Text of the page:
Poor U.S. jobs report likely to be revised upward, economists say
WASHINGTON – Employers added a tepid 74,000 jobs in December, the Labor Department said Friday in a report that fell far short of expectations and suggested that 2013 was a ho-hum year for American workers.
Mainstream economists had expected a December number north of 200,000, based on other economic indicators that point to an accelerating growth rate. So Friday’s number was a huge miss, and initial reaction from economists suggested December’s weak showing was an aberration that’ll be revised upward next month.
The unemployment rate fell sharply to 6.7 percent in December, though that was because of people giving up the job search, not people finding work.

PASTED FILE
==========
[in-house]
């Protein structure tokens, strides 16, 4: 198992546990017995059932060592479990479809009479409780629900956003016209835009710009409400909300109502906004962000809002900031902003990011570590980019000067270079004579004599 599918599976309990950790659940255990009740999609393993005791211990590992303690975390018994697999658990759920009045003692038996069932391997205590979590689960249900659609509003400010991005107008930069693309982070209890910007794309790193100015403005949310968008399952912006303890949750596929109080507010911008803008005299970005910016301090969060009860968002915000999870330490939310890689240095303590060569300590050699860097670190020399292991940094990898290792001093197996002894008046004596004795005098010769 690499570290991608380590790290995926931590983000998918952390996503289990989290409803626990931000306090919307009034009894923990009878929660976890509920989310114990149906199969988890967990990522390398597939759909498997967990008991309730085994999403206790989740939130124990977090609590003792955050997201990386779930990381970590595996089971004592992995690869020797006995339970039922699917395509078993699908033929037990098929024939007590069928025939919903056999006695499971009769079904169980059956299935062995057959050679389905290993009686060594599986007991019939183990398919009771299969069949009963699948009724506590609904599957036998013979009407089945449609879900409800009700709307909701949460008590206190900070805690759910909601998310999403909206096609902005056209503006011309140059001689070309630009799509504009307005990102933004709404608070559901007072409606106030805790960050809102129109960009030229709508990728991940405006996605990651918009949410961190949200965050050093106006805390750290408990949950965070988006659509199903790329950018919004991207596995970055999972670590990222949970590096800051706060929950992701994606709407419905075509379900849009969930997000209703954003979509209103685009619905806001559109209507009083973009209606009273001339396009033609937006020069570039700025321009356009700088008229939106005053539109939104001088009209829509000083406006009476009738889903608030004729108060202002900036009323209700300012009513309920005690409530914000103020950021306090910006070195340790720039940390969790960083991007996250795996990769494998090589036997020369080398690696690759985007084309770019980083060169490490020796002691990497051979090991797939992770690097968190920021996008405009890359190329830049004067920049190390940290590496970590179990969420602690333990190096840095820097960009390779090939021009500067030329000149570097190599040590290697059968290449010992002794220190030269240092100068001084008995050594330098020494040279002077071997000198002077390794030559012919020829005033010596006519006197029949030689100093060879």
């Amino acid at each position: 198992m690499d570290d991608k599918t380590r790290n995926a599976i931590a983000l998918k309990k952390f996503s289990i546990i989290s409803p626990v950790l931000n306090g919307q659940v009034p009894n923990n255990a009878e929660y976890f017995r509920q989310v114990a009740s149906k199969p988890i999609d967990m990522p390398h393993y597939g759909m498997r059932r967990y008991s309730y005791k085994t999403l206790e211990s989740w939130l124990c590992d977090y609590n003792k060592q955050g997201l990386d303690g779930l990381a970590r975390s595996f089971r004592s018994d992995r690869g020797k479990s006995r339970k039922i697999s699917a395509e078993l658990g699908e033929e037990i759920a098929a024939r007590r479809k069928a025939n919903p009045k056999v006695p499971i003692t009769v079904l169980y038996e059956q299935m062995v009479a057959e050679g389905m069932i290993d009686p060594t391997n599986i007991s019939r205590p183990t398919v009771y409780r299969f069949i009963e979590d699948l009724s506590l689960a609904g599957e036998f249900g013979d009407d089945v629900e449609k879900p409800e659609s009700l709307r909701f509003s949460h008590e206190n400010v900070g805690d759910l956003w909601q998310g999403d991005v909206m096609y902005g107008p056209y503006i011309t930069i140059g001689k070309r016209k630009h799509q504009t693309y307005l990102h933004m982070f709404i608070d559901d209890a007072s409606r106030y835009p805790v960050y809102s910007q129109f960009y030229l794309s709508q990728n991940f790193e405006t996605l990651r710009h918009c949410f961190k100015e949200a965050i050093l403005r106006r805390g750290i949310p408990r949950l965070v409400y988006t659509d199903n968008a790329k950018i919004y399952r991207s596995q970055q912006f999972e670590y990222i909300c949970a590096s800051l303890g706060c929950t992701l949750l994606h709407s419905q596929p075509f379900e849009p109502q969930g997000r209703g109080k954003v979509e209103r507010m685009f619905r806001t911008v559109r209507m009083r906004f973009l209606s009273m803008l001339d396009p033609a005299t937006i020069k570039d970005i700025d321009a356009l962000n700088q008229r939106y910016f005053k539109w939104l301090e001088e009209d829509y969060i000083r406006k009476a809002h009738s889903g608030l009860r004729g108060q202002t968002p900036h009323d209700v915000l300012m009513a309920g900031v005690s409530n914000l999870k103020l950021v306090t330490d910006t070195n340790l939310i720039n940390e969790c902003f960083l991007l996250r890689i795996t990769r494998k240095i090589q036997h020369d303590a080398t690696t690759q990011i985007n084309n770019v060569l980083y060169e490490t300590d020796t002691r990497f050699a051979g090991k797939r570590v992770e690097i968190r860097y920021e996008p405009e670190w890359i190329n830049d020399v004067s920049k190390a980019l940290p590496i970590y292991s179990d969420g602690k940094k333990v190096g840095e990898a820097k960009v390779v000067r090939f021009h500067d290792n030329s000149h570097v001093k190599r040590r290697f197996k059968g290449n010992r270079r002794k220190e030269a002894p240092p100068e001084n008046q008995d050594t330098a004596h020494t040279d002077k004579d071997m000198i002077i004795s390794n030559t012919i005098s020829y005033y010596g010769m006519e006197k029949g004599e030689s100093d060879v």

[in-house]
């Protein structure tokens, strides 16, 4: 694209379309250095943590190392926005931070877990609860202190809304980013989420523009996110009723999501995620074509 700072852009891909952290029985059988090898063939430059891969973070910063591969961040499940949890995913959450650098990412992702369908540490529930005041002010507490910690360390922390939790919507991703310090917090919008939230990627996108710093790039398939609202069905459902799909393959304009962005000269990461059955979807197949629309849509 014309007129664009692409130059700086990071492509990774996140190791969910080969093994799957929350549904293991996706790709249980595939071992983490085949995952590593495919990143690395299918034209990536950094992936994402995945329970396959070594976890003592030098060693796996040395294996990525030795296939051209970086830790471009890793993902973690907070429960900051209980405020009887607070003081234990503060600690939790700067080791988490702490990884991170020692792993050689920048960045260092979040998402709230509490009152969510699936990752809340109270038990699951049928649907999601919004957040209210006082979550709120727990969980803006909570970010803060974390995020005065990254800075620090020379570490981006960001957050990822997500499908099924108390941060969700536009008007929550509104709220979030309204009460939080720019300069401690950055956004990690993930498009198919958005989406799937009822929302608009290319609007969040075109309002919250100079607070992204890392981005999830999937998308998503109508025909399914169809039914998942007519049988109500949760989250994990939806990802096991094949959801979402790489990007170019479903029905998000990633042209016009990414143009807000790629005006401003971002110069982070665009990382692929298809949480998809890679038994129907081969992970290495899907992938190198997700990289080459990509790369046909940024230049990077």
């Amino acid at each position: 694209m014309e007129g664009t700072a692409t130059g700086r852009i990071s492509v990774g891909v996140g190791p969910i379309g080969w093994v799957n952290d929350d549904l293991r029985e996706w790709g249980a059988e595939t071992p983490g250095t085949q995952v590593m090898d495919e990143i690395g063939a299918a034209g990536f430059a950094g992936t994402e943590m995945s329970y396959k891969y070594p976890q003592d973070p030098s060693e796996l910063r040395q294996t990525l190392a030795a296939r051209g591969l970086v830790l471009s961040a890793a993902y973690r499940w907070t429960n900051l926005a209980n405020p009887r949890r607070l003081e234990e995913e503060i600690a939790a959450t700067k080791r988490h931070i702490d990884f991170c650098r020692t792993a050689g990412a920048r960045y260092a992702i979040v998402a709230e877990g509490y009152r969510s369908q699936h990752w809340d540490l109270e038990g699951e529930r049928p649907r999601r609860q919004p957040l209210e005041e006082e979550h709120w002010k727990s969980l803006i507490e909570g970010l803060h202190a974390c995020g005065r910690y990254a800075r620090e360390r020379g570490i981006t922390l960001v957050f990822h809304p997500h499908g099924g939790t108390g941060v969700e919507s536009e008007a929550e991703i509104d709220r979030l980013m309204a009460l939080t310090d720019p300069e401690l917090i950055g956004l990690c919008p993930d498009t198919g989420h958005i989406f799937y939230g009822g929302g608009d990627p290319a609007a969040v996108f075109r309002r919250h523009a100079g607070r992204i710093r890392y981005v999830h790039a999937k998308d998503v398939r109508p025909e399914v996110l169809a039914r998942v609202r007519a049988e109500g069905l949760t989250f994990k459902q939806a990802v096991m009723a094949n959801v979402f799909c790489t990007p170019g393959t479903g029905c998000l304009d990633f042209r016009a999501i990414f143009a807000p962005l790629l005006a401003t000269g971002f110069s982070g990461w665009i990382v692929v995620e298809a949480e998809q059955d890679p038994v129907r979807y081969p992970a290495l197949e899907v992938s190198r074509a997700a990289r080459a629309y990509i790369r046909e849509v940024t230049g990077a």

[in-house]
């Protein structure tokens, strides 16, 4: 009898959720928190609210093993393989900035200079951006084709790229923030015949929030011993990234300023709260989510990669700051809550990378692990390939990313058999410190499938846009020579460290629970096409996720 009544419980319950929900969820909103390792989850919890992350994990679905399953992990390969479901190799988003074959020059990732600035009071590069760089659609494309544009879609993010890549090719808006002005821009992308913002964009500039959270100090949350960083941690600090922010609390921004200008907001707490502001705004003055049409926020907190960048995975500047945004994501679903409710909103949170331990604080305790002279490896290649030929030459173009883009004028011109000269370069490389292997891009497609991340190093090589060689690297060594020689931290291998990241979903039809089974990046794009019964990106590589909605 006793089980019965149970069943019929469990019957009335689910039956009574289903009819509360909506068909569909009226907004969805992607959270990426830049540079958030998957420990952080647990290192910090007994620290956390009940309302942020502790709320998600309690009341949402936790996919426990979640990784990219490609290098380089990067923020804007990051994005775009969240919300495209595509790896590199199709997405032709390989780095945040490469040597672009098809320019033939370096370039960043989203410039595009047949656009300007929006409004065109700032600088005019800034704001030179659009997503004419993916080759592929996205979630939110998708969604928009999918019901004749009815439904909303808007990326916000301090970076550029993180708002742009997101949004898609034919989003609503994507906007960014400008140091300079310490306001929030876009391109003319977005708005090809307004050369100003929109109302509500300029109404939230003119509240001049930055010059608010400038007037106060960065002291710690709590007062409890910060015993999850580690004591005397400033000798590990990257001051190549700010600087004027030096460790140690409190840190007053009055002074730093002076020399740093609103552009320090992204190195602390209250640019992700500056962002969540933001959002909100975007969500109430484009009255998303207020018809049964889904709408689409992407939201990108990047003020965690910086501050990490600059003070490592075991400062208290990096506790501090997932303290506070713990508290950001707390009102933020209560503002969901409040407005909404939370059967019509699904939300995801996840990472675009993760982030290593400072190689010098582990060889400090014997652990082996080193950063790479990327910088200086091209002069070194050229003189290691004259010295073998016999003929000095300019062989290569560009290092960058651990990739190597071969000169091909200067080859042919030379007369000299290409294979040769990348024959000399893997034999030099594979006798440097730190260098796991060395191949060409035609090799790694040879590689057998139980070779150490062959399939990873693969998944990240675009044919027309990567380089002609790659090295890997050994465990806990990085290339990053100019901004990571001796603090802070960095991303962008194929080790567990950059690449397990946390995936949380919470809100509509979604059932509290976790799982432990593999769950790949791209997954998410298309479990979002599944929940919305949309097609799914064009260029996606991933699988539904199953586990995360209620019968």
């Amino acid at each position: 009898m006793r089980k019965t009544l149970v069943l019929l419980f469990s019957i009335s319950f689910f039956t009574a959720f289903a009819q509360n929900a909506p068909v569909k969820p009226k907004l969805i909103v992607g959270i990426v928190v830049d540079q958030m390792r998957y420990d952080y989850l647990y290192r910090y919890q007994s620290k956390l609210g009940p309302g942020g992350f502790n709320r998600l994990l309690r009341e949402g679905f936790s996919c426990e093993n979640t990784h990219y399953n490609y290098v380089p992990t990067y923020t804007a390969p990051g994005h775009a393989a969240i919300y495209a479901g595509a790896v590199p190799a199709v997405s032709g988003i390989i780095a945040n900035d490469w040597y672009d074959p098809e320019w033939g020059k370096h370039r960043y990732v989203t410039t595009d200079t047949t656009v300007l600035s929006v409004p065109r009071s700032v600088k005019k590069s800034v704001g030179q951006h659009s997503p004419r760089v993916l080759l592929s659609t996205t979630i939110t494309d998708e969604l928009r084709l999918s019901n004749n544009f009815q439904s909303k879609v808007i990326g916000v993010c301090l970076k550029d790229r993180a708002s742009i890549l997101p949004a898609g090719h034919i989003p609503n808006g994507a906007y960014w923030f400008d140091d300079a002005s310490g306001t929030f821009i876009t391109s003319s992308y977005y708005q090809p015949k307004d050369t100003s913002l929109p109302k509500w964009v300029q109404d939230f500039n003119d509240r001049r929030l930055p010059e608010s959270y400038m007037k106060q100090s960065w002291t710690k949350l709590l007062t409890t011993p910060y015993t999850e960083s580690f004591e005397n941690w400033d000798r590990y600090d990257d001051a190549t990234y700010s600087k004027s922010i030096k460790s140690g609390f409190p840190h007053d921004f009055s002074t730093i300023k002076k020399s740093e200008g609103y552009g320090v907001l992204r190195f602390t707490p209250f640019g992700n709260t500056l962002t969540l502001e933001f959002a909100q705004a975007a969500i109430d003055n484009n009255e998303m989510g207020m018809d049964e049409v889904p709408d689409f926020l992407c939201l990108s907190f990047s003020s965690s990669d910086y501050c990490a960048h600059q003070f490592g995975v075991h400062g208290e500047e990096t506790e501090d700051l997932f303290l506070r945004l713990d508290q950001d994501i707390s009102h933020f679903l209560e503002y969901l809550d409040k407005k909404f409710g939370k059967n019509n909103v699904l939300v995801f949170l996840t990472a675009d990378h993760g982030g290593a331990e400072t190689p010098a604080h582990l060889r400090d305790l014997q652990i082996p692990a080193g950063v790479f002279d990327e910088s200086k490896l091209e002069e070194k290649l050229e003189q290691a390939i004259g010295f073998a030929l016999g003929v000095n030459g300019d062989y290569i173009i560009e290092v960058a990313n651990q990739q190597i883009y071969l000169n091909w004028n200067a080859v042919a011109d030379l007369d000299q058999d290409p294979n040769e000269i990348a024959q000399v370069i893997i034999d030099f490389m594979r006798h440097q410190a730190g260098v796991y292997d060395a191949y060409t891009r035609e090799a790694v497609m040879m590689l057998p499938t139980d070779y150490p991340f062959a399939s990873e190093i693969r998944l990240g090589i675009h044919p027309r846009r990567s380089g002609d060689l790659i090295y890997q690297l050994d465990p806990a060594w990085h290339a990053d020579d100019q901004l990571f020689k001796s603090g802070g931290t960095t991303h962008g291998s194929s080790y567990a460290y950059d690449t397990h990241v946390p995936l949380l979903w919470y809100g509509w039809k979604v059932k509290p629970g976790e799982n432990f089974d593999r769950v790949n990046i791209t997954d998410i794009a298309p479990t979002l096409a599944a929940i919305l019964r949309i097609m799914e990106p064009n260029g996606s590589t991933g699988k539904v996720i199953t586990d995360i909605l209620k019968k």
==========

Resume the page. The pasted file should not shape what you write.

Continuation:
“I wouldn’t pay any attention to the (Friday) numbers. It is not consistent with any other data,” Mark Zandi, the chief economist for forecaster Moody’s Analytics, told McClatchy. “The reality is the economy is creating 200,000 jobs per month. At this pace of job growth, unemployment will decline by half a percentage point this year.
“Bottom line: I think the economy and job market have shifted into a higher gear, and that will become evident in the next few months.”
Friday’s job report closed the books on 2013, save for revisions in next month’s report. Despite the growing optimism about 2014, hiring for last year averaged 182,000 a month, slightly above the 150,000 needed to keep pace with new entrants into the workforce while knocking down the jobless rate. The 2013 average is down slightly from the 2012 average of 183,000. It means 2013 was a year of economic muddling along.